2. Trilby permalink
    August 15, 2011 10:43 AM

    November 2000 … there was not an elected president of U.S. On December 13, 2000, Former elected president George Bush’s friends on the U.S. Supreme Court, he personally appointed to Supreme Court, APPOINTED their friend’s son, George W., to the title, power, and control of nuclear codes of the President of U.S., without being elected at all. Without the will of the people. This is simply TREASON. The entire fabric of our nation, based on a president elected by the people , and the faith of people was destroyed. Our country was destroyed by those who supported Bush’s Treason at the time and ever since. Not really a surprize the fabric of society unraveled.

  3. Jim OBrien permalink
    August 8, 2011 9:37 PM

    This article is not accurate. The author will have you believe that Obama could not pay our necessary bills without a greater debt limit. This is not accurate. He would have complete control to pay the necessary bills. And Senator Ron Johnson voted exactly how the people who sent him there wanted him to vote. He is another freshman I donated to. And voted against this bill. I am not even from Wisconsin, Facts are; spend more than you bring in, you go broke. It is not all Obama it was all politician’s, both sides. But now ” we the people” are watching. THANK YOU Senator Ron Johnson. Jim O. Il.

  4. August 3, 2011 7:02 PM

    “Pres. Obama gave in, assuming he’s not BSing us, to fiscal terrorists.
    There is and was nothing preventing Obama from acting like a president”

    You mean send a SEAL team in and shoot ’em dead? After all, that is how we deal with terrorists in this country.

    That is why the words of the Vice President were so alarming….

  5. Annie K. permalink
    August 3, 2011 6:29 PM

    I’m feckless You feckless
    All God’s chillins gotta be feckless.
    Feckless lips sink ships.
    One fish Two fish
    Feckless Blue Fish
    Horton hears a feckless Who wish
    Four score and twenty years ago
    our fore-fecklers brought forth a new Feckle.
    Oh what a beautiful Feckle Oh what a beautiful day,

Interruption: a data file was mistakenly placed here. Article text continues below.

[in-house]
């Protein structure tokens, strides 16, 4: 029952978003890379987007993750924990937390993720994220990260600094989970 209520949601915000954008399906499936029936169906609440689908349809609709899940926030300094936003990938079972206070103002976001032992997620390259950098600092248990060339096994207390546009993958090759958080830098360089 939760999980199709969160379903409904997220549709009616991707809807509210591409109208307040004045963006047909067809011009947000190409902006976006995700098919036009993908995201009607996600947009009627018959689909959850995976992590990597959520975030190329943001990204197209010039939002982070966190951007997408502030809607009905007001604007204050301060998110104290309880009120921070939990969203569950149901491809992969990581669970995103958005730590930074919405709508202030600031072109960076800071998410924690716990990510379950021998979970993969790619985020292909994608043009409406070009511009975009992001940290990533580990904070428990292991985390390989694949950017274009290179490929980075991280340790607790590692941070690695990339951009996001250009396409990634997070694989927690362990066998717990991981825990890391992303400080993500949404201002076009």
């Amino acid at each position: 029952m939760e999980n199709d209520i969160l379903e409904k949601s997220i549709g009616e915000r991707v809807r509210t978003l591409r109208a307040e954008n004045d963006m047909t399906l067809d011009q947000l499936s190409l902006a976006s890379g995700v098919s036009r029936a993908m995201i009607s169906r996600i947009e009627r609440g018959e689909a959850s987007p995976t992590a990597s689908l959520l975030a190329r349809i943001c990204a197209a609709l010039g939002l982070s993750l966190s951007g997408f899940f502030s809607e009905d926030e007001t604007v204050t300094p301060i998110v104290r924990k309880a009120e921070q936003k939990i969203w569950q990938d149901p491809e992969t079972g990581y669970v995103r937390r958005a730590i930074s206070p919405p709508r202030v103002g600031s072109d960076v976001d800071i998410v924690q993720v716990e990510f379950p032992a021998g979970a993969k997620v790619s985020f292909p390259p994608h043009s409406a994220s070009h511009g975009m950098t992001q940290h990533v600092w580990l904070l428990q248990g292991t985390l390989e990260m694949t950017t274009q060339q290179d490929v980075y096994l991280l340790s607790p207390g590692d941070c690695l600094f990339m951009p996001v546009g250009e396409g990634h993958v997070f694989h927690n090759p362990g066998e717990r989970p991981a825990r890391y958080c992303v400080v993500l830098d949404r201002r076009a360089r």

I’ve got a feckless-y feeelin’ everyone’s feckless todaaaay

    But no matter how recklessly feckless the talk of fecklessness gets, let’s all try to remember there’s something worse than fecklessness with or without irony – pedantry.

  6. August 3, 2011 4:12 PM




    Unthinking and irresponsible.

    As to Moore while I have heard her reasoning, she also stated she would have supported the bill that would have raised the debt ceiling, which was the only way to vote if not wishing to harm the good faith and credit of the United States.

    You have been a faithful reader here all year and know since Jan the debt ceiling has been almost the number one domestic issue on this blog. There are times to fight…and many have over this issue..but regardless of what one thinks about the bill…and I detest it…adults have to govern at the end of the day and sometimes vote for the better of the country.

  7. Patrick permalink
    August 3, 2011 3:39 PM

    Feckless? What about Gwen M.?

  8. Michael Leon permalink
    August 3, 2011 2:52 PM

    You use the word “feckless” with no sense of irony.

    Pres. Obama gave in, assuming he’s not BSing us, to fiscal terrorists.

    There is and was nothing preventing Obama from acting like a president and defending the U.S. Constitution, specifically the 14th Amendment.

    In a further sense of irony, it’s that same racist, know-nothing, anti-Republic rhetoric emitting from the Tea Party that brought about this crisis in the first place.

    Feckless is Pres. Obama.

    Out of line, you say of Sen. Johnson and Rep Baldwin.

    What the hell line is that? No line I cast my lot with when I voted for former Sen. Feingold and Rep. Baldwin in 2010.